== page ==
Vehicles line the 100 block of Main Street in Gillett on Saturday morning, April 6. A recent decision to start enforcing the long-standing two-hour parking limit raised a public outcry. (Times Herald photo by Warren Bluhm)

UPDATE: At the Monday meeting referenced in this story, the Gillett Health, Protection and Licensing Committee voted to approve parking passes that Main Street businesses may issue to clients and customers who likely will park for more than two hours. Also, a letter will be sent to landlords whose tenants habitually park on the street.

CORRECTION: Rennae Ryan works for Dr. Steven Drake, O.D., at Family Vision Care, which is located next to OJ's Midtown Restaurant. The name and location of the clinic were incorrect in the original version of this article. We apologize for the errors.
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Gillett city officials got a big surprise when they started to more stringently enforce the two-hour parking limit on Main Street.

Wed
10
Apr

Learning that pours


Cole Gorecki, a seventh-grade student at Pulaski Community Middle School, stirs a pan full of xylem sap as it’s being cooked down to pure maple syrup Friday outside the school. Gorecki learned about the process last year and is one of the students helping with the process this year. (Times Herald photo by Lee Pulaski)


Pulaski Community Middle School sixth-grade teacher Jon Wood shows students what a hydrometer is during an outdoor learning day at the school Friday. Wood started teaching about the process of making maple syrup first at Fairview Elementary School, but he brought his curriculum with him four years ago when he transferred to PCMS. (Times Herald photo by Lee Pulaski)

The steam enveloped a group of students Friday morning at Pulaski Community Middle School as they observed a batch of sap from a maple tree boiling on top of a wood-fired cook stove.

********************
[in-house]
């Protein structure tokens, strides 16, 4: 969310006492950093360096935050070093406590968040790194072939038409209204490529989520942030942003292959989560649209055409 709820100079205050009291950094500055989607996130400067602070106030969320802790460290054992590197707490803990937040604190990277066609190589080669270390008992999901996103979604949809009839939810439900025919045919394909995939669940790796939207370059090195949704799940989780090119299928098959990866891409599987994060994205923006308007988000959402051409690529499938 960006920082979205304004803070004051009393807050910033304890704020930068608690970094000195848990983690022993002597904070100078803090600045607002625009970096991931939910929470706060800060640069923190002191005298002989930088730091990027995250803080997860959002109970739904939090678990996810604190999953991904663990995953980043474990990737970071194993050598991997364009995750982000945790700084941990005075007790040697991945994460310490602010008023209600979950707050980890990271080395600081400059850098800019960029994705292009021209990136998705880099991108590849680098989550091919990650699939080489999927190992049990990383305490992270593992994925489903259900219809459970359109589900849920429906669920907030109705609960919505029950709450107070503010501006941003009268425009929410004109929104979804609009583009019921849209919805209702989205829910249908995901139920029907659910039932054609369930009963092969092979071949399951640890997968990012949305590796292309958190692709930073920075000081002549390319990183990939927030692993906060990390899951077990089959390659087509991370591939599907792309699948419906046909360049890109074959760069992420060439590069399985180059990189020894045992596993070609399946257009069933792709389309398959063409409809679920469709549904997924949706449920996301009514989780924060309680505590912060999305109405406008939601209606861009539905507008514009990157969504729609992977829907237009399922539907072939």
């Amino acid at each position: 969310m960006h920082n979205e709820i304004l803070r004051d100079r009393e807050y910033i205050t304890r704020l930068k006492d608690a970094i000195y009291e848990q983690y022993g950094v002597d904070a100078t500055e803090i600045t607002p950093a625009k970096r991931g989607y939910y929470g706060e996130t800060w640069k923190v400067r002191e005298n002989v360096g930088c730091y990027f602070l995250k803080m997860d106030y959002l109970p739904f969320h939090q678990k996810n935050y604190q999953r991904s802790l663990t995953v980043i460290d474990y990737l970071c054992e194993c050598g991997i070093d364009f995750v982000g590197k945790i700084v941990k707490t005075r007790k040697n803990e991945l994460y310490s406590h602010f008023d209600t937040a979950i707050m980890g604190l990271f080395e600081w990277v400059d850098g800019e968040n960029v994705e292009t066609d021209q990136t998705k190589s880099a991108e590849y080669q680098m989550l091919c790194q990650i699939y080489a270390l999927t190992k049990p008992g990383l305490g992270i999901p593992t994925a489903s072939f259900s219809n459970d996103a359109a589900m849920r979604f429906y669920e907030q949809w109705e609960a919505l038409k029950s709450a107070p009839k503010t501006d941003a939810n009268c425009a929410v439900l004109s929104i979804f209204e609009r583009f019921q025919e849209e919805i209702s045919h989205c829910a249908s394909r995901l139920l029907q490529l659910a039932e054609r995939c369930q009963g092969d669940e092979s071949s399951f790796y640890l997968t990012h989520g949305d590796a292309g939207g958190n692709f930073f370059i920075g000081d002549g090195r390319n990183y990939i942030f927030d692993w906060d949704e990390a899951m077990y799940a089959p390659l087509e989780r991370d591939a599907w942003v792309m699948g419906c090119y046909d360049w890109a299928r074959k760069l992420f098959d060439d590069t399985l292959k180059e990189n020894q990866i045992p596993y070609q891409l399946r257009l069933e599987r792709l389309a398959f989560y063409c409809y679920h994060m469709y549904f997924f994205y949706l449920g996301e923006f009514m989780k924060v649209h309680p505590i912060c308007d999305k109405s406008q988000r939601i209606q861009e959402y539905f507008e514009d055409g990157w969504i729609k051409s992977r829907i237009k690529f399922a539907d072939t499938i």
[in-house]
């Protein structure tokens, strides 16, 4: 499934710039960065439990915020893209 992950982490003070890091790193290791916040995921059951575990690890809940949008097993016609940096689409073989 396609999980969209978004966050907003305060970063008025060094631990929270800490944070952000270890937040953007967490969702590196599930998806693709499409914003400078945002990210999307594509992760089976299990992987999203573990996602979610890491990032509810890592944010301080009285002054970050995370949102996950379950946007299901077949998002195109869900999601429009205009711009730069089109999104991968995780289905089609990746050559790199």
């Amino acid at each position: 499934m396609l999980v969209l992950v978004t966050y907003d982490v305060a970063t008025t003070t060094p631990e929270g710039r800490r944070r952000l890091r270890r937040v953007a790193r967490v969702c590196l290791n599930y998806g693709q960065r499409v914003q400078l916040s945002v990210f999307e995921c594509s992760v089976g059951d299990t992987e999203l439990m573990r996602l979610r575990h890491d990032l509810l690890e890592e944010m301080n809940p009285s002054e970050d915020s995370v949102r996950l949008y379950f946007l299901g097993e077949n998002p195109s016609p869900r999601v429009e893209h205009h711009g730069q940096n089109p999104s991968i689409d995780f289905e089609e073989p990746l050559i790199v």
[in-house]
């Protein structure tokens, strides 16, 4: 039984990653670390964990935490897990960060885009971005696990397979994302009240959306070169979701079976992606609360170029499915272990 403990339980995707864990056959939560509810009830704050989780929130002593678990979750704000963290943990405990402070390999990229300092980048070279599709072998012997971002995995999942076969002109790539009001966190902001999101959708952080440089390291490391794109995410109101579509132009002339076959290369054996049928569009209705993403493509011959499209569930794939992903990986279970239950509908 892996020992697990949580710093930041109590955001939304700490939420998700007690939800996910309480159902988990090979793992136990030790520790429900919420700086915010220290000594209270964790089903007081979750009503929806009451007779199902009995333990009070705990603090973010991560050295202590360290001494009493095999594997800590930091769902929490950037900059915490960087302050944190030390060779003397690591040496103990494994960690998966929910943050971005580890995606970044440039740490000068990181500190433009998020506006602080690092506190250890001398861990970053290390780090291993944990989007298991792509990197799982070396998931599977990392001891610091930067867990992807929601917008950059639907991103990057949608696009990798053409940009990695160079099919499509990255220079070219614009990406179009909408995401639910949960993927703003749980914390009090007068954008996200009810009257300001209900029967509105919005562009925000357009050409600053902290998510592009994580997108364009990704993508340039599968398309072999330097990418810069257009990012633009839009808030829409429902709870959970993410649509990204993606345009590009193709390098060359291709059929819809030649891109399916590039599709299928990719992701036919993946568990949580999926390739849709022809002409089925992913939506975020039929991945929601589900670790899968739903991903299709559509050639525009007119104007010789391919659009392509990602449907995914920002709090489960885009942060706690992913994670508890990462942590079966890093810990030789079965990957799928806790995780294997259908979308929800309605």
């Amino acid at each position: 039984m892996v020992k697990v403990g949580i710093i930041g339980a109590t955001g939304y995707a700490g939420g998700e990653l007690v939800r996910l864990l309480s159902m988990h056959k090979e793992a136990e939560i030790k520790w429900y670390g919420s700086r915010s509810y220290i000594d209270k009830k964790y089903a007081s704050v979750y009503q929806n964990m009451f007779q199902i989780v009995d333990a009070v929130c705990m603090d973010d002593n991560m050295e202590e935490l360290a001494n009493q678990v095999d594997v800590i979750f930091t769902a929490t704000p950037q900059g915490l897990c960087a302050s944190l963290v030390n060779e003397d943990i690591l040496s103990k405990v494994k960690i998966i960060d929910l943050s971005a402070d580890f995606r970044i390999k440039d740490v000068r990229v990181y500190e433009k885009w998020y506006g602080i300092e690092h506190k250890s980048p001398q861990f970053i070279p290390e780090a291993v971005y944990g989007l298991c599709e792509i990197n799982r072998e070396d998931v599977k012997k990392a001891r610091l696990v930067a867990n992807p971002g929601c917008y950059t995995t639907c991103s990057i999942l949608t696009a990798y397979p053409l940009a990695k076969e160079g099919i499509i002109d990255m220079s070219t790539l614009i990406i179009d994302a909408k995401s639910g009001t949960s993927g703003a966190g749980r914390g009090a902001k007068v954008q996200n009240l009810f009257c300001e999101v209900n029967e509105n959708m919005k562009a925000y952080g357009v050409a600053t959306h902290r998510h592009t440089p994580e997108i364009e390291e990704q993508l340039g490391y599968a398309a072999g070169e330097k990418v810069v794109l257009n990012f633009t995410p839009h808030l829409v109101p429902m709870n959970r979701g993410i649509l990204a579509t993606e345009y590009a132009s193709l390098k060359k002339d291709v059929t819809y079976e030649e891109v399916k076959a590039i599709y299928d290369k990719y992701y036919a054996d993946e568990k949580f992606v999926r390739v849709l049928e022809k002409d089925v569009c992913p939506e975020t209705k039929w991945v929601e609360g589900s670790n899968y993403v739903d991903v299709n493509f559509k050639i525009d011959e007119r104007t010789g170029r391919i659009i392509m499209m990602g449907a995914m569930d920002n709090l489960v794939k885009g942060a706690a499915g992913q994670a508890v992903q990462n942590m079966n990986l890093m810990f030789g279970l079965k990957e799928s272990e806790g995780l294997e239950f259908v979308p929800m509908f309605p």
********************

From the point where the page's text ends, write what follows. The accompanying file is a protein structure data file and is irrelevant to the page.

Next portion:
Group by group poured out of the school to observe in person how maple syrup makers get what they need from the trees to create the topping for countless pancakes, waffles and slices of French toast.

The outside class was the culmination of several weeks of work that started with students and staff tapping trees outside the school and within the nearby school forest. It is a project that PCMS teachers Jon Wood and Dave Landers have spearheaded for four years. Before that, Wood conducted the education for a decade at Fairview Elementary School, the Pulaski Community School District’s northernmost school.

Wed
10
Apr

Local farmers eligible for winter-damage loans

Wisconsin agricultural producers who lost property due to recent natural disasters may be eligible for U.S. Department of Agriculture (USDA) physical loss loans.

The Farm Service Agency (FSA) offers these low-interest loans to agricultural producers in Oconto, Marinette and 22 other counties who incurred losses caused by multiple winter storms with blizzard conditions, excessive snow, high winds, and extreme cold that occurred between Jan. 27 through March 2. Approval is limited to applicants who suffered severe physical losses only, including the loss of buildings and livestock. Applications are due Nov. 25.

“Wisconsin’s hardworking ag producers feed our neighbors, the nation and the world,” said state executive director Sandy Chalmers. “When they suffer losses because of extreme weather, helping them get back on their feet is important. We encourage those affected to reach out to their local USDA Service Center to apply for these emergency loans.”